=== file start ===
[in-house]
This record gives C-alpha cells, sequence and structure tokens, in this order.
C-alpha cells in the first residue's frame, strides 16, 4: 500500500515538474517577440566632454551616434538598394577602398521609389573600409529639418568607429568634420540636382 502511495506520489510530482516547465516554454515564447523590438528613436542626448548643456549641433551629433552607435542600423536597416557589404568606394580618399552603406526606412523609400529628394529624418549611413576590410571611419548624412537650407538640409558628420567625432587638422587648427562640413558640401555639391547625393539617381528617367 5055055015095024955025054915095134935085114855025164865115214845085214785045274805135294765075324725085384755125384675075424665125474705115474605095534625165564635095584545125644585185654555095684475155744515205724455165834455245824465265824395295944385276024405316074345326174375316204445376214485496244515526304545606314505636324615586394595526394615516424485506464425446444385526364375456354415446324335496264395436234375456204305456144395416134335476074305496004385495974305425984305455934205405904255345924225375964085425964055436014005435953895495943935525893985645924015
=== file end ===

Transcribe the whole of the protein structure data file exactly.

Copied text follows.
[in-house]
This record gives C-alpha cells, sequence and structure tokens, in this order.
C-alpha cells in the first residue's frame, strides 16, 4: 500500500515538474517577440566632454551616434538598394577602398521609389573600409529639418568607429568634420540636382 502511495506520489510530482516547465516554454515564447523590438528613436542626448548643456549641433551629433552607435542600423536597416557589404568606394580618399552603406526606412523609400529628394529624418549611413576590410571611419548624412537650407538640409558628420567625432587638422587648427562640413558640401555639391547625393539617381528617367 5055055015095024955025054915095134935085114855025164865115214845085214785045274805135294765075324725085384755125384675075424665125474705115474605095534625165564635095584545125644585185654555095684475155744515205724455165834455245824465265824395295944385276024405316074345326174375316204445376214485496244515526304545606314505636324615586394595526394615516424485506464425446444385526364375456354415446324335496264395436234375456204305456144395416134335476074305496004385495974305425984305455934205405904255345924225375964085425964055436014005435953895495943935525893985645924015